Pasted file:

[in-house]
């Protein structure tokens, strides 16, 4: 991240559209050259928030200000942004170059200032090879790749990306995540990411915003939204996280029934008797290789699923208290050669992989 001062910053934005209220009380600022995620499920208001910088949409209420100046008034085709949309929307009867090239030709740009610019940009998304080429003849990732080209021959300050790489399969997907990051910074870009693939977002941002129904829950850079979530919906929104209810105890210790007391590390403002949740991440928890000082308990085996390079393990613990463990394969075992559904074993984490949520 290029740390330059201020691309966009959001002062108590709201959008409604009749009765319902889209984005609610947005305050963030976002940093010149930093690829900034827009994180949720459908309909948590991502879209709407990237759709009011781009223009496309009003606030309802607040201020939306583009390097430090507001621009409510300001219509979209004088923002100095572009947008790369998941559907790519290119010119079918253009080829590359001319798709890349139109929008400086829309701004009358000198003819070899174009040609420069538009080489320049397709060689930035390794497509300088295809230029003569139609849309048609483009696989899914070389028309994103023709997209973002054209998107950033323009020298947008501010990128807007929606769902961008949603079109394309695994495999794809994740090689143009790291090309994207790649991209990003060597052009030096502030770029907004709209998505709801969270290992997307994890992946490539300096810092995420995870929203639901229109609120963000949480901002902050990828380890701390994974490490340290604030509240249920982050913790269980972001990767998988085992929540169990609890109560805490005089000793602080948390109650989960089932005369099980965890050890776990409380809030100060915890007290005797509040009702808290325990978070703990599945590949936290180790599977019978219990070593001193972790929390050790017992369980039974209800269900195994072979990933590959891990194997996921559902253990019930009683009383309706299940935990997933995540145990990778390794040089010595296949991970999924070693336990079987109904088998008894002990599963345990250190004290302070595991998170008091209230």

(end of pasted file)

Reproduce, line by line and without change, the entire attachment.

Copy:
[in-house]
């Protein structure tokens, strides 16, 4: 991240559209050259928030200000942004170059200032090879790749990306995540990411915003939204996280029934008797290789699923208290050669992989 001062910053934005209220009380600022995620499920208001910088949409209420100046008034085709949309929307009867090239030709740009610019940009998304080429003849990732080209021959300050790489399969997907990051910074870009693939977002941002129904829950850079979530919906929104209810105890210790007391590390403002949740991440928890000082308990085996390079393990613990463990394969075992559904074993984490949520 290029740390330059201020691309966009959001002062108590709201959008409604009749009765319902889209984005609610947005305050963030976002940093010149930093690829900034827009994180949720459908309909948590991502879209709407990237759709009011781009223009496309009003606030309802607040201020939306583009390097430090507001621009409510300001219509979209004088923002100095572009947008790369998941559907790519290119010119079918253009080829590359001319798709890349139109929008400086829309701004009358000198003819070899174009040609420069538009080489320049397709060689930035390794497509300088295809230029003569139609849309048609483009696989899914070389028309994103023709997209973002054209998107950033323009020298947008501010990128807007929606769902961008949603079109394309695994495999794809994740090689143009790291090309994207790649991209990003060597052009030096502030770029907004709209998505709801969270290992997307994890992946490539300096810092995420995870929203639901229109609120963000949480901002902050990828380890701390994974490490340290604030509240249920982050913790269980972001990767998988085992929540169990609890109560805490005089000793602080948390109650989960089932005369099980965890050890776990409380809030100060915890007290005797509040009702808290325990978070703990599945590949936290180790599977019978219990070593001193972790929390050790017992369980039974209800269900195994072979990933590959891990194997996921559902253990019930009683009383309706299940935990997933995540145990990778390794040089010595296949991970999924070693336990079987109904088998008894002990599963345990250190004290302070595991998170008091209230």